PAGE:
from Tech Co Habits 16 Jan 16 enhanced by Peter/CXO Wiz4biz
While successful startup founders clearly have habits in common, one thing that sets them apart from other mere mortals — they don’t play by the same rules as their less-successful peers. These traits allow successful startup founders to create & sustain growth through all of the ups & downs that startups face.
1. Set Aggressive Goals. BOX co-founder Aaron Levie credits Box’s incredible year over year growth with being very ambitious with goals. In an interview with Inc., Levie says: “Probably the biggest value that I add to this company is reminding people to constantly push on the scale of opportunity —to realize that they can do something 10 times bigger, 10 times better, 10 times faster.” It’s easy for well-funded startups with near-infinite money and resources to Scale quickly, but this sentiment is valuable for earlier stage startups as well. For many startups, success may be only limited by thinking. The founder is charged with pushing reality of the company closer to the Vision, and they can only do this if they dare to think BiG in the first place.
2. Prioritize. Particularly in early-stage startups, it’s important to focus on the things that contribute to long term growth, not just the most urgent tasks. SaaS startup consultant Lincoln Murphy puts a fine point on the startup Time-management problem: “Because entrepreneurship is so centered around urgency…we often over-focus on the next customer meeting or feature release or conference…failing to optimize around our most precious resource: time.” A startup can turn into a series of fire drills, and this has very serious consequences for future growth. Murphy goes on to say, “Running out of money, not getting product traction, getting beat out by a competitor – all symptoms of not moving fast enough & losing out to time.” Founders that spend all of their time reacting to crisis get burnt out fast and have less time to think & act in the long-term interest of their startup. Successful startup founders know how to automate, delegate & prioritize the tasks that have the highest impact.
3. Collaborate. We think of startup founders as singular geniuses like Elon Musk or Steve Jobs. While they may be the driving vision behind the brand & product, great companies are not built in a vacuum. Growing startups can jump quickly from 10 to 50 to hundreds of employees within a couple of years. No startup can achieve Scale without product engineers, leadership, sales & marketing + finance & operations. Especially in the early stages, every employee has a pivotal role to play in the success of a startup. Successful startup founders lead effectively through collaboration with their growing Teams.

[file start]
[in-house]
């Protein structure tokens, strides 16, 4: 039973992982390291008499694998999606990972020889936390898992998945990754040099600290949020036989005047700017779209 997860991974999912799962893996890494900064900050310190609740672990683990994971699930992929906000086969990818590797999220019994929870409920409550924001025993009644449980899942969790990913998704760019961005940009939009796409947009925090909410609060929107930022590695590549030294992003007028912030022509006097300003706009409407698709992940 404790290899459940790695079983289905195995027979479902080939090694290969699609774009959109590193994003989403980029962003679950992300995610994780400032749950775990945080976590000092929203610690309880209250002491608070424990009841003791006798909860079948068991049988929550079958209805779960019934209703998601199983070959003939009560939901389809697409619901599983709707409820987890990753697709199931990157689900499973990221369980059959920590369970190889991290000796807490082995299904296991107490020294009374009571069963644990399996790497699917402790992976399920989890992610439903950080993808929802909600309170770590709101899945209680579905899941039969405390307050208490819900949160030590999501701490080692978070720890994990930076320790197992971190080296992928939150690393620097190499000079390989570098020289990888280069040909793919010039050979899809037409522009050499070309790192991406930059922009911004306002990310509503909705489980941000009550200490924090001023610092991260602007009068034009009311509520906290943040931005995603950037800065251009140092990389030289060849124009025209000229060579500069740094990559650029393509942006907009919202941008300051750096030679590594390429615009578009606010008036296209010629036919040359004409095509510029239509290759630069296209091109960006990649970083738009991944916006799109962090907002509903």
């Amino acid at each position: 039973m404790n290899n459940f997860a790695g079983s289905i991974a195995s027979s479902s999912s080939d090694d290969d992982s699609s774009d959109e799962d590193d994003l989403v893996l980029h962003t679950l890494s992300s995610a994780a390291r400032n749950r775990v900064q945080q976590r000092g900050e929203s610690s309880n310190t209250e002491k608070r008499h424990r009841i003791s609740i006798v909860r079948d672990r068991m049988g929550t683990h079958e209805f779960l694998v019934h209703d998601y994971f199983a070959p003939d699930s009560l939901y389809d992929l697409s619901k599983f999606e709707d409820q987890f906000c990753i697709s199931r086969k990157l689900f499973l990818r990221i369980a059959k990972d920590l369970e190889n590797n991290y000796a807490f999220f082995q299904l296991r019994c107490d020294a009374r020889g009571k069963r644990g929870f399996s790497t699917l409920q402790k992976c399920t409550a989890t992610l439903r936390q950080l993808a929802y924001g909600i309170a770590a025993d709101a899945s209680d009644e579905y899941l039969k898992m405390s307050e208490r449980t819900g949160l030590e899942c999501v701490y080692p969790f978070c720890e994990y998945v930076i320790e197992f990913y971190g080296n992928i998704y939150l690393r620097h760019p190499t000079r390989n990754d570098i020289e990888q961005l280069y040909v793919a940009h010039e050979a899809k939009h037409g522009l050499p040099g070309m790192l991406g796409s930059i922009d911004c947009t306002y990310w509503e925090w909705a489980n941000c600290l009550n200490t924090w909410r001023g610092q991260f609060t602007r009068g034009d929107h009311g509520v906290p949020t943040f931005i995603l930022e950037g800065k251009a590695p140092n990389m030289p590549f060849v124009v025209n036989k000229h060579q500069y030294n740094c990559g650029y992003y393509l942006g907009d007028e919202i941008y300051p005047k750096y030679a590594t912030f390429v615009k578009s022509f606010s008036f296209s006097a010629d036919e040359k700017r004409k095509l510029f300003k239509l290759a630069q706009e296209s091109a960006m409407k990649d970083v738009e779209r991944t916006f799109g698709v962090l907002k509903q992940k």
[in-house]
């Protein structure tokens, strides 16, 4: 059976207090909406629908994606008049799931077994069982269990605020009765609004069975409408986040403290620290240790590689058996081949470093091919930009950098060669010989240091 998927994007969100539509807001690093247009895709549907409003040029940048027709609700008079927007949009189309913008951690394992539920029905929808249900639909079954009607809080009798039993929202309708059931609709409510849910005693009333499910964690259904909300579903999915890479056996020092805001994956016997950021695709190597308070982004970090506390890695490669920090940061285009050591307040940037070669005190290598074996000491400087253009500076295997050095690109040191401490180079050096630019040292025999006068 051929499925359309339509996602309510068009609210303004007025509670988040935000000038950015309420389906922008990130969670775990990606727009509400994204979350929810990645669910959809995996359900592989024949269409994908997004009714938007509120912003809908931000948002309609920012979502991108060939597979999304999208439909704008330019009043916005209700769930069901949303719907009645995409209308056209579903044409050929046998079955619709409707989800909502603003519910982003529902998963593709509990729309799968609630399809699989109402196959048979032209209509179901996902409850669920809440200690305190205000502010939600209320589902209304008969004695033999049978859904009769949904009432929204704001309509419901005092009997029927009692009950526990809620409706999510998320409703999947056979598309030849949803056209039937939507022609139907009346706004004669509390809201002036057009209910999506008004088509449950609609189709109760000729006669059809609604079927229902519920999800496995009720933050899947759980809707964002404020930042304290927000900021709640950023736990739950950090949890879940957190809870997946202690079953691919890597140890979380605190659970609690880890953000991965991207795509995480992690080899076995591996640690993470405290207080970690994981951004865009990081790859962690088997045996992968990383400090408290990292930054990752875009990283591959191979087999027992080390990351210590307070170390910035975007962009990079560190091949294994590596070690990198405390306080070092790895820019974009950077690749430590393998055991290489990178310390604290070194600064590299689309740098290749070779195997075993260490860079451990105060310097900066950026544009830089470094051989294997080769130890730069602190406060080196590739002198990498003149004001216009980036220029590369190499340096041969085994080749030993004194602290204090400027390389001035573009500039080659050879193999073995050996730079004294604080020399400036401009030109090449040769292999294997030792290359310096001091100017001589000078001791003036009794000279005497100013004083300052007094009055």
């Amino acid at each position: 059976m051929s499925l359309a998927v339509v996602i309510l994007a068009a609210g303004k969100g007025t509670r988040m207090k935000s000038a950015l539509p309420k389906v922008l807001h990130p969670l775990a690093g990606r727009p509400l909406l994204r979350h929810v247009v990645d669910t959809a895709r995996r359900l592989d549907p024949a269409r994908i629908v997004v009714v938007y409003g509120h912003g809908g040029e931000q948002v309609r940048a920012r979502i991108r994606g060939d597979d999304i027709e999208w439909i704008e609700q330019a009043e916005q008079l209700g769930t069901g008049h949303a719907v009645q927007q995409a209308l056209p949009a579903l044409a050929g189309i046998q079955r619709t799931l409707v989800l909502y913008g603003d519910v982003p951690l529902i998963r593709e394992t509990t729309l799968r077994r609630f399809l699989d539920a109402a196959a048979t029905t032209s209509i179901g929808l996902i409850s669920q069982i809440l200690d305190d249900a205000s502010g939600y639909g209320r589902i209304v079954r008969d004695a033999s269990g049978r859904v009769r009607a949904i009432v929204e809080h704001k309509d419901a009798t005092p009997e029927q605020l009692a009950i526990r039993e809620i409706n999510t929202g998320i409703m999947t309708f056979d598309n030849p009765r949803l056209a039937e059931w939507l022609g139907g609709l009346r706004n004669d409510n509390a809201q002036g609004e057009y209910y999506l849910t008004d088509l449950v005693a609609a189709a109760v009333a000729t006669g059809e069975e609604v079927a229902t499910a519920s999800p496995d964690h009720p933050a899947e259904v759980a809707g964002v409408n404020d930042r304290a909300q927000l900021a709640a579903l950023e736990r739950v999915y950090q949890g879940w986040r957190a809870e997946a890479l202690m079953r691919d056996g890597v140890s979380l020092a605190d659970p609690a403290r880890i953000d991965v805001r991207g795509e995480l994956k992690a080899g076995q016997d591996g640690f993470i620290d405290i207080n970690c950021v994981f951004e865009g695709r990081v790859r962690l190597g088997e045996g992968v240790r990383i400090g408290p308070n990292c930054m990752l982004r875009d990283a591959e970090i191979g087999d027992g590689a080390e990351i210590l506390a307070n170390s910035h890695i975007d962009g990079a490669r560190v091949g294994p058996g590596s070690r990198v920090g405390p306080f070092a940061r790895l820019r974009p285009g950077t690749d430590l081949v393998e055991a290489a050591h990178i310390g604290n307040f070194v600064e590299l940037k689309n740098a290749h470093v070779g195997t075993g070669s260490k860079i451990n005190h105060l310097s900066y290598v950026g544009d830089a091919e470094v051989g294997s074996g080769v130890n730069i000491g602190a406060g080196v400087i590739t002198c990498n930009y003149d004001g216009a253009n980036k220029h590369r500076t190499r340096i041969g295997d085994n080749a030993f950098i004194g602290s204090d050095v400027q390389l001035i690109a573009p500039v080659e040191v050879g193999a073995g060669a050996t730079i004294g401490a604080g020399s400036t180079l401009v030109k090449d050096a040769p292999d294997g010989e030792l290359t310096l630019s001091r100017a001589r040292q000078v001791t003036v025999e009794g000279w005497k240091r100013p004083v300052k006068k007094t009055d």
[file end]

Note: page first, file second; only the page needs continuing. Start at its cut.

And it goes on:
4. Build Flat Organizations. Gone are the days the executive team being walled off in their private corner office. Startups need flat organizational culture with their office. As founder and CEO of LearnVest Alexa von Tobel puts it: “The LearnVest office is a huge open space like a trading floor—no one sits in a private office. This was an intentional move—I think it’s really important to have an open and collaborative workspace.” Equality in startups exist in many tangible ways. KIND founder Daniel Lubetzky uses the term “Team member” in lieu of “employee:” “Building a flat organization fosters equality & creates a workplace culture where ideas and can innovation flourish.
5. Don’t Multi-Task. Twitter founder & CEO of multiple startups Jack Dorsey credits his productivity with creating “themes” for each day. By segmenting his workflow, he’s able to give 100% of his energy to each theme each day. As Dorsey explains in Forbes: “The way I found that works for me is I theme my days. On Monday, I focus on management & operations. Tuesday is focused on product. Wednesday is focused on marketing. You plan from there.” Studies show that focusing on specific themes or tasks for extended periods of time increase productivity simply because “shifting between tasks can cost as much as 40 % of someone’s productive time.” The cognitive time it takes to switch from one task to another adds up. For busy startup founders, focus is paramount to success.
6. Work Less. We’re all familiar with the stereotype of a growing startup – long hours, frazzled founder who works weekends & vacations to drive his/her startup’s success. According to many experts in productivity, the success of any venture is not necessarily dependent on the hours put in. In fact, the optimal work week is just under 40 hours. As Saent founder, Tim Metz, puts it: “Looking at my own experience over the past 12 months, I’m starting to believe success might be a result of being less busy.” Even founder & CEO of Facebook, Mark Zuckerberg manages to keep his work week to a manageable 50 to 60 hours. Recently Zuckerberg also made news for taking two months off for paternity leave.
7. Sustain Success. These seven habits of successful startup founders are the result of conscious discipline and focus. Although these habits may appear somewhat contradictory, they suggest that founders who are able to lead teams, follow vision, & not get burnt out in the process. What makes successful founders unique is their ability to live an integrated life. What’s striking is their ability to do more – both mentally & physically – in all areas of their lives. To grow companies leaps & bounds, they must hyper-focus & prioritize when the situation calls for it, but to not let their company get in the way of personal time.
Comments: Can you think of any other Traits that would help a Founder to succeed?